Jay Z this weekend tweeted an ominous and serious accusation: “There are many big companies that are spending millions on a smear campaign. We are not anti-anyone, we are pro-artist & fan.
#TidalFacts.” This would seem to indicate that he believes the broadly negative recent media coverage of his Tidal music streaming service is based on “big companies” waging an expensive media war on a small, floundering application. Is this a likely scenario? Let’s examine the timeline of the past week.
On April 21st, BGR published a piece on Tidal’s astonishingly rapid download performance decline. The key argument was that the media message of using glamorous stars like Rihanna and Nicki Minaj while arguing for a fairer streaming revenue share for artists was glaringly discordant and consumer interest in the app had caved in a matter of days.
The story caught on, garnering 900,000 page views and generating hundreds of pieces in places like Bloomberg, New York Magazine, E Online, Daily Mail, etc. Of course, high-profile app launches with glitzy promotional campaigns sometimes trigger media backlashes even if the app ends up living to the hype. That is the risk when you make bombastic claims during your launch.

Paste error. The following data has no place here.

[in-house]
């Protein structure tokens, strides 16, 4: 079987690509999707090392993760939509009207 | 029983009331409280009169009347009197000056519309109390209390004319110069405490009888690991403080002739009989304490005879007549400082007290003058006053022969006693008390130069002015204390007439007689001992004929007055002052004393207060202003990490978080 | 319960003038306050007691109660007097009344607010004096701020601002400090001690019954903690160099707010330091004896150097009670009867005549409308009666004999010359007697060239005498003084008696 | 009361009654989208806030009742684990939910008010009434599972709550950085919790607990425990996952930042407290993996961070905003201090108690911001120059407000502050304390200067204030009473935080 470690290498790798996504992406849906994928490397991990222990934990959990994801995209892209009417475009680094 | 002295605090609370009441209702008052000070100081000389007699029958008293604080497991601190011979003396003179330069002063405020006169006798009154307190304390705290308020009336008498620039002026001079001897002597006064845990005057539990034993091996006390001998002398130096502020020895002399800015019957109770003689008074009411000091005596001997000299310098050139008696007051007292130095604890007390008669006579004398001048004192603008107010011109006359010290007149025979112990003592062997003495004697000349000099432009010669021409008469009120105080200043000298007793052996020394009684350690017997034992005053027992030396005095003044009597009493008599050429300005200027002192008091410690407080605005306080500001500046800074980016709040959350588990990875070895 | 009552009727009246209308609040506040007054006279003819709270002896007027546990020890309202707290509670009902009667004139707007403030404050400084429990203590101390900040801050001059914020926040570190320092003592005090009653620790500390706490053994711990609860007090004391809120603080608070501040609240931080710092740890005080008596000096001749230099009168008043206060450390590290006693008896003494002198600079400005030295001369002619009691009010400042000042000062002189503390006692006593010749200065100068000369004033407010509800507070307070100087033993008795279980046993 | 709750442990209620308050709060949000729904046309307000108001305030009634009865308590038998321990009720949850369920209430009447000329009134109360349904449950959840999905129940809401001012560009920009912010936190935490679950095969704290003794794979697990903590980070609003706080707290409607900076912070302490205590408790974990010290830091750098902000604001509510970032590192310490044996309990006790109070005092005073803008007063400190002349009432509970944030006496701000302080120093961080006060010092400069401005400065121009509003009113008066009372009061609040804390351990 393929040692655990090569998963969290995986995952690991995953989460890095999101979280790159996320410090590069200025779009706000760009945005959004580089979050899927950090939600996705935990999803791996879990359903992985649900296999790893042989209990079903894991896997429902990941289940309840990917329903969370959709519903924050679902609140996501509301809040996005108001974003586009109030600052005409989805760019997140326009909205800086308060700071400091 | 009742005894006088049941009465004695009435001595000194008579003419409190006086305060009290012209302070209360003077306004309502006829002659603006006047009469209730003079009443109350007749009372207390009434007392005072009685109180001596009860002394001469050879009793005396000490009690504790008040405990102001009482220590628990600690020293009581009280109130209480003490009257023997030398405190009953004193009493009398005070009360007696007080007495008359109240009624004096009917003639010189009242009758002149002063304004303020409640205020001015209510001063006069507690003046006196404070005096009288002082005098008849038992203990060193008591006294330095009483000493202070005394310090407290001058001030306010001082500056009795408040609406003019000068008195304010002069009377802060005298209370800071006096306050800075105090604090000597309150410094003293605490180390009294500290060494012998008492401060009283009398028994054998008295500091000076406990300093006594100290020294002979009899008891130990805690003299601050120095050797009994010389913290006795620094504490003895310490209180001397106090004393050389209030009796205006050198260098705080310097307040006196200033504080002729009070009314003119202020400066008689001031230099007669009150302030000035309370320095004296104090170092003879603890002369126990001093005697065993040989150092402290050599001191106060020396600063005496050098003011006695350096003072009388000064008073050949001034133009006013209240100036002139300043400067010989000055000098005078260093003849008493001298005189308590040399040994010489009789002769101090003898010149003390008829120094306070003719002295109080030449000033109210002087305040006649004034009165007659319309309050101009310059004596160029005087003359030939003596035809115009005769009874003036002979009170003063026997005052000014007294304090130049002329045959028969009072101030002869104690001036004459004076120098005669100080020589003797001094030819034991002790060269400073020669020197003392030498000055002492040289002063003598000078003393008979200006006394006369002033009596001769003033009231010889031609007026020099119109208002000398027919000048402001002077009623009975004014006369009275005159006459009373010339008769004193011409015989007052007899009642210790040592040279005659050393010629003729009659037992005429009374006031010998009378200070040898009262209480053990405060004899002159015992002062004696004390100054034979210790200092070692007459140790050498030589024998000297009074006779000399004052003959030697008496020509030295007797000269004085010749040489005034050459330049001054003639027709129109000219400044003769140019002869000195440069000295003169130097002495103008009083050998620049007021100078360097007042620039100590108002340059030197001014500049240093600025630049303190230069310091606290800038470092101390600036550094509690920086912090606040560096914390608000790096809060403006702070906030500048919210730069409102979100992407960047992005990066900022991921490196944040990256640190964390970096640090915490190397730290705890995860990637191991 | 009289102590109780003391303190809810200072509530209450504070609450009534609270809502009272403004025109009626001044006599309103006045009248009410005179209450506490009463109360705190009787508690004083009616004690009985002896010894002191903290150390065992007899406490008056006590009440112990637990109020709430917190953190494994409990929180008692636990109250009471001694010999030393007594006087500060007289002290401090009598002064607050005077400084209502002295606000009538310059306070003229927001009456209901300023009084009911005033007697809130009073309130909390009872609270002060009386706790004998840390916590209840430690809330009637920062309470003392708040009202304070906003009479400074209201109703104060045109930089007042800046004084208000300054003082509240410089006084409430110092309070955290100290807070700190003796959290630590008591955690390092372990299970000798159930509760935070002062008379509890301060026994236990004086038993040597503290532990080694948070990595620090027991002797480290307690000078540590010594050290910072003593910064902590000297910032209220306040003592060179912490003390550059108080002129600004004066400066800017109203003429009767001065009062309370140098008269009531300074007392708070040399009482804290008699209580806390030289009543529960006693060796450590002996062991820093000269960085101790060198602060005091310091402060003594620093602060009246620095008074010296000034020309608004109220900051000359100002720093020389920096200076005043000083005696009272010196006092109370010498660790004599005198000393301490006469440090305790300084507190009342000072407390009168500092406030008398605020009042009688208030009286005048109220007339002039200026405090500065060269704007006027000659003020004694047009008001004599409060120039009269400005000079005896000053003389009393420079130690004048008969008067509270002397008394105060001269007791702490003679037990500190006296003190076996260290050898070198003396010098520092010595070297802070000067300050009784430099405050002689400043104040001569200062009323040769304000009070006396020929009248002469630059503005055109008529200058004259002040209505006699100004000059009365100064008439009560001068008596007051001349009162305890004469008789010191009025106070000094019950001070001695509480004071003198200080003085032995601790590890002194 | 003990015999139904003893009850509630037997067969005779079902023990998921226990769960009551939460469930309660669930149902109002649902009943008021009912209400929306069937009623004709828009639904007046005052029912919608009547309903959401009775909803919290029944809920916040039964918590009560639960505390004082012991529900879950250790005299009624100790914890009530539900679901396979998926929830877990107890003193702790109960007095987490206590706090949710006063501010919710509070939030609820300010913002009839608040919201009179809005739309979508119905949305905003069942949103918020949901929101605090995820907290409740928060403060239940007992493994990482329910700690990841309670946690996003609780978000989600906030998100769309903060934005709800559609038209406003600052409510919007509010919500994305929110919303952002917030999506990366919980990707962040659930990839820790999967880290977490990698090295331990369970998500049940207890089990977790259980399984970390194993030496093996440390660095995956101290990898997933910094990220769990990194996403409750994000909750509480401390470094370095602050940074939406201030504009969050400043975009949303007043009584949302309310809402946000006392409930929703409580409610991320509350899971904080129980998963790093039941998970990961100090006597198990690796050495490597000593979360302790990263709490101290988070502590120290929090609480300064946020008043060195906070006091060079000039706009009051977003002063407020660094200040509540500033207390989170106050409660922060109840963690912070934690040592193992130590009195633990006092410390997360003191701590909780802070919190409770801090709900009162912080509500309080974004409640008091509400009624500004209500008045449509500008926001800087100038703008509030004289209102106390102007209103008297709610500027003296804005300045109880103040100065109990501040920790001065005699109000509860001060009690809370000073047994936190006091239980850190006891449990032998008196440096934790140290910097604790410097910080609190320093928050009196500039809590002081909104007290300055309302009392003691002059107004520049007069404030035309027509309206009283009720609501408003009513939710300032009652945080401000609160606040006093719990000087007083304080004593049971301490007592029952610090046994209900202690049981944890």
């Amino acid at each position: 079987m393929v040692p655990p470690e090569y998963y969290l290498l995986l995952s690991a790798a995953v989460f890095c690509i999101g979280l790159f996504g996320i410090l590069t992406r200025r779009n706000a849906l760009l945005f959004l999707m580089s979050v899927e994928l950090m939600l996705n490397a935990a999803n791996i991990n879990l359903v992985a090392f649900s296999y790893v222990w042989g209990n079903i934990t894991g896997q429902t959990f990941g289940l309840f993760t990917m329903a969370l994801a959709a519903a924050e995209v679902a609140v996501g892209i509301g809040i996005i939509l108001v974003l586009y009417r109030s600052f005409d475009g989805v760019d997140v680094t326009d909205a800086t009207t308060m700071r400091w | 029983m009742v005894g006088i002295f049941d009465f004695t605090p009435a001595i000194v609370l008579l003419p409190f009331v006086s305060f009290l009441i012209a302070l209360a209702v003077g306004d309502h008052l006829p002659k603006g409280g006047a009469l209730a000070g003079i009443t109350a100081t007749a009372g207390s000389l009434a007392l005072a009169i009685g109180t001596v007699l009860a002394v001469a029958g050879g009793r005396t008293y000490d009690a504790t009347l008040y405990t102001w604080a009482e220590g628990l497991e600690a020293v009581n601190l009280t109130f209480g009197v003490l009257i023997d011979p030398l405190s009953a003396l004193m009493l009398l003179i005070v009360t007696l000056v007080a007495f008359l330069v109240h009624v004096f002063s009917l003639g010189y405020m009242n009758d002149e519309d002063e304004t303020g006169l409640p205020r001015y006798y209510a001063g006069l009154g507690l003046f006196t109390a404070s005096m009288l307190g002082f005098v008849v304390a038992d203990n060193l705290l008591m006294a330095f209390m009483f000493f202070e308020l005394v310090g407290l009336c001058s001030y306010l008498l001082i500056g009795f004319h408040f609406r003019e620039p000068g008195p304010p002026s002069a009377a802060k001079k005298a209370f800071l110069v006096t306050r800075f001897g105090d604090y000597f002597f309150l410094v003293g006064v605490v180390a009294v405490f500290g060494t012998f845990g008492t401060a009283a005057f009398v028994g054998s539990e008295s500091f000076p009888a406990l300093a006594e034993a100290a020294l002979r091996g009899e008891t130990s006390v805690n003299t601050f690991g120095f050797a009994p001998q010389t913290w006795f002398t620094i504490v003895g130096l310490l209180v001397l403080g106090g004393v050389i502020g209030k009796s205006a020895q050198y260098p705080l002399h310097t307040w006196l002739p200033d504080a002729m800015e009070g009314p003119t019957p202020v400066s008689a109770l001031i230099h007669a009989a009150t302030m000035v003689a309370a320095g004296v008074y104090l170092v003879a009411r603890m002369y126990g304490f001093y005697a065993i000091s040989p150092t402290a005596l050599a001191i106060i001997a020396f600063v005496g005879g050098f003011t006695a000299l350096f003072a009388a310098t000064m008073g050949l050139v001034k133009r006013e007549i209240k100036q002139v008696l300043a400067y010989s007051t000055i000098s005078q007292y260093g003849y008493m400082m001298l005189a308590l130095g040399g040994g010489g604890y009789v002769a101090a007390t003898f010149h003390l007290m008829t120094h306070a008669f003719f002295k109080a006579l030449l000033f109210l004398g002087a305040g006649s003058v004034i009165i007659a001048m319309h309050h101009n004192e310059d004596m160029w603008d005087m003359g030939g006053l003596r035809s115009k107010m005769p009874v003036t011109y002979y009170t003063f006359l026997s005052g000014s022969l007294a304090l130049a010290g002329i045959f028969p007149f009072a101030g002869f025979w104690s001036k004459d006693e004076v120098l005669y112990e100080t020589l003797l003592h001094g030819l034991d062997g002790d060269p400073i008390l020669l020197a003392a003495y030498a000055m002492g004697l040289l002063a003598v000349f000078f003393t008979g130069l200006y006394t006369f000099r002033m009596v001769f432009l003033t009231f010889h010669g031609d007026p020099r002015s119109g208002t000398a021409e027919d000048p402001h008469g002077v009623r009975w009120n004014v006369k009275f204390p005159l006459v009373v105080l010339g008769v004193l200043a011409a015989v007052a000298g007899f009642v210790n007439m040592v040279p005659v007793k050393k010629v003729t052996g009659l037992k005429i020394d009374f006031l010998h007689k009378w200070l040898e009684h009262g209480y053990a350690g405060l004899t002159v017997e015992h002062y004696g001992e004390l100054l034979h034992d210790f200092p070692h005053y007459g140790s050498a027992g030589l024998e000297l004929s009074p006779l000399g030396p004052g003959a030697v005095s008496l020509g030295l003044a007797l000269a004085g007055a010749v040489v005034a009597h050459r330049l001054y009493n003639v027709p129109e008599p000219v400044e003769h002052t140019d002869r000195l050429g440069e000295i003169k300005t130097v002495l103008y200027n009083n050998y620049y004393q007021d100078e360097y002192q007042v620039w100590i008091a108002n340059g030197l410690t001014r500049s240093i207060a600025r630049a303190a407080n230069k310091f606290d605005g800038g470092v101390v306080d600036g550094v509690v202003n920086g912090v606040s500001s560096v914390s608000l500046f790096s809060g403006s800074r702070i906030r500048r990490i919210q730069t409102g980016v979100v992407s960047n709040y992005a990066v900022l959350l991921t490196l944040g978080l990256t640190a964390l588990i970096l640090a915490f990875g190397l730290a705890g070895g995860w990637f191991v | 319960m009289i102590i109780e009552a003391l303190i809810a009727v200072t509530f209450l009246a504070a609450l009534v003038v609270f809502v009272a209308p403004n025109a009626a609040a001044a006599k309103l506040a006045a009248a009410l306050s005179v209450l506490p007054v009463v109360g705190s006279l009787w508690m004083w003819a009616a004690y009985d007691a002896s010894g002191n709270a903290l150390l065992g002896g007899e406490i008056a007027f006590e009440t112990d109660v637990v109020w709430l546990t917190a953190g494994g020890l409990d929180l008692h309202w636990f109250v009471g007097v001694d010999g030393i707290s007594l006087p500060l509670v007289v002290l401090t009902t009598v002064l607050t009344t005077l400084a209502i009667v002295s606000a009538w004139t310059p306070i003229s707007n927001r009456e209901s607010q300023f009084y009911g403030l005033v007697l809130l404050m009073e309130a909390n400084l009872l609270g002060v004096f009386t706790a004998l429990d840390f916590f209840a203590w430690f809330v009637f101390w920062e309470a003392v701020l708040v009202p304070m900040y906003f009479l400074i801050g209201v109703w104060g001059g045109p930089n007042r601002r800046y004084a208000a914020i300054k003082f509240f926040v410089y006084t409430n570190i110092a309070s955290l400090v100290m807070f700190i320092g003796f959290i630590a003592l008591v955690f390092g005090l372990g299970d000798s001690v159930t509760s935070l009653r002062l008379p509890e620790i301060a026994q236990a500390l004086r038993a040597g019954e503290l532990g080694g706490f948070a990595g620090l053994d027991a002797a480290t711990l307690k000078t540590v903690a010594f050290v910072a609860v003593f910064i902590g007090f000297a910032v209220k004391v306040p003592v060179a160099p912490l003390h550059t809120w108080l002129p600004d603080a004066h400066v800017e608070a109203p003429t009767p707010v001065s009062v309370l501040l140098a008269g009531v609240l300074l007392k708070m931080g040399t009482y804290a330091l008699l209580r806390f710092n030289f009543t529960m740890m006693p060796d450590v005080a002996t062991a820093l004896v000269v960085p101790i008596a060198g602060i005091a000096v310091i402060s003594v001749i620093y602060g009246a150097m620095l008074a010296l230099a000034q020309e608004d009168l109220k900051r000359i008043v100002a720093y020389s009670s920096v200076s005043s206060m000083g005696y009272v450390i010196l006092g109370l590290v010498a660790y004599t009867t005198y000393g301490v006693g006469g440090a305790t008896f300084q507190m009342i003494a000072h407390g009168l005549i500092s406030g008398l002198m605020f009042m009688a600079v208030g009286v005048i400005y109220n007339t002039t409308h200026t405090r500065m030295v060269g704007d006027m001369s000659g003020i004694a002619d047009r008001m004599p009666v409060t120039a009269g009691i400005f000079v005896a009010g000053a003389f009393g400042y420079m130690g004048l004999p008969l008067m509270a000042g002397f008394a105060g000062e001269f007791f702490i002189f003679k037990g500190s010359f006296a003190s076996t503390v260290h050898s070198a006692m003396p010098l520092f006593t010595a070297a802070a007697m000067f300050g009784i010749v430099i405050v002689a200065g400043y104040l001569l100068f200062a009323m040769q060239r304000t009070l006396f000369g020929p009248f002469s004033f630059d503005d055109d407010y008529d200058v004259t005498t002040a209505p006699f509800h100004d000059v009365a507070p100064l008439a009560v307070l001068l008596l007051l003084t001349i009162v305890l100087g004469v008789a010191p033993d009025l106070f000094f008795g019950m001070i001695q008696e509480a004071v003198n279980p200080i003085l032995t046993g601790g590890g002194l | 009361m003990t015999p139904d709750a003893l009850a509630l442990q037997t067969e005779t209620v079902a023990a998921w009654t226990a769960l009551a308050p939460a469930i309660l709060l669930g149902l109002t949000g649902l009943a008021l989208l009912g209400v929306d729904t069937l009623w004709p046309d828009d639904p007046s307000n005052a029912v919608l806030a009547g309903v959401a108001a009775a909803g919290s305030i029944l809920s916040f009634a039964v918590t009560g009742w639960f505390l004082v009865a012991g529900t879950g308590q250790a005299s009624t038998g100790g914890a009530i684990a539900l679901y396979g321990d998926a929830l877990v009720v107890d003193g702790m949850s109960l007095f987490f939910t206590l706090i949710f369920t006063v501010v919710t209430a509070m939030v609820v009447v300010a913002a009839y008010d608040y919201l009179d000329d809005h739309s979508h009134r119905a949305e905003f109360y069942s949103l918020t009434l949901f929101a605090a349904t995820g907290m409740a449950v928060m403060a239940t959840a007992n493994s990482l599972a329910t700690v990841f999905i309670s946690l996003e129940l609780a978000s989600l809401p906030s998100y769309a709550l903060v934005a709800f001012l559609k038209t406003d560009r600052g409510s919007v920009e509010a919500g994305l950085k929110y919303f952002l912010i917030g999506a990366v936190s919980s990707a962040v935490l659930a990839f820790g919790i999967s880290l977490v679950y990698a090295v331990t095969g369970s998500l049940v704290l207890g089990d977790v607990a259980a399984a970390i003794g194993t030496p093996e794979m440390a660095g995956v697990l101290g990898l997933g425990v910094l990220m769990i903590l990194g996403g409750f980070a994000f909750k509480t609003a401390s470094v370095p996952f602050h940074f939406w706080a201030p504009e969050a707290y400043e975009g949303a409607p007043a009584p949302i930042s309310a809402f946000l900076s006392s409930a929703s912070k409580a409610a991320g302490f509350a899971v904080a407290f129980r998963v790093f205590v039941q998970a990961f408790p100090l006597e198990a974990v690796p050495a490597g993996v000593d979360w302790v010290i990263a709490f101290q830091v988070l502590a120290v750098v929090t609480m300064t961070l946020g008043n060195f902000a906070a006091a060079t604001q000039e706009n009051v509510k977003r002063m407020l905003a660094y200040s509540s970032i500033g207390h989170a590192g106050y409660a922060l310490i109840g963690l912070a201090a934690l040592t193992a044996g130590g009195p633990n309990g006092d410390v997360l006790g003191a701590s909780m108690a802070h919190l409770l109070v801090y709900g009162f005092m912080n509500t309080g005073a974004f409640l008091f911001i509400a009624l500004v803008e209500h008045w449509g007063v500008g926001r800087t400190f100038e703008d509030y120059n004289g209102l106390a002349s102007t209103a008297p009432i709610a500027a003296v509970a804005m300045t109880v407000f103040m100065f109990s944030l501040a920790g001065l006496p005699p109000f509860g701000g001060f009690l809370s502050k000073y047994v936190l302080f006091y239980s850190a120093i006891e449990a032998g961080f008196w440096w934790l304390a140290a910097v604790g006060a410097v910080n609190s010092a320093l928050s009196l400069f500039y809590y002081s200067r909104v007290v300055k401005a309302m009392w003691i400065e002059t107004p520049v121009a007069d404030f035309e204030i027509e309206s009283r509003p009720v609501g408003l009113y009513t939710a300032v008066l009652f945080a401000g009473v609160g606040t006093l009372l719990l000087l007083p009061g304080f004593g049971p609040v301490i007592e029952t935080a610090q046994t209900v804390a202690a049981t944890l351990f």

According to The New York Times, Alicia Keyes said during the Tidal launch that its goal was “to forever change the course of music history.” Jay Z called the current system of compensating artists “criminal.” These types of comments invited a lot of media coverage and articles comparing Tidal to Spotify and Pandora. The problem with making Tidal’s subscription price so much higher than its entrenched rivals is that those comparisons inevitably made established services look like a much better deal for consumers.
The end result of Tidal’s kooky marketing and premium pricing strategy was that the app had crashed out of the U.S. iPhone top 750 downloads by April 21st, when the BGR piece on its miserable download performance was published. The ensuing media brouhaha was so broad that Tidal actually rebounded to the top 400 within 48 hours… before crashing out of the top 1000 again by April 26th.
Looking at the Google News timeline of major articles on Tidal, it seems clear that they were mostly direct responses to the BGR piece on how miserably Tidal has performed on the iPhone download charts.
So this gets us to Jay Z’s claim about “big companies spending millions on smear campaigns.” How is that possible if the bulk of the past weeks negative Tidal coverage was triggered by a BGR column? Who is getting paid millions in smear money and how? I haven’t received any payoff checks from Spotify or Pandora, which is why I’m trying to set up a conference call with Tidal in order to sort out this dark and cryptic enigma.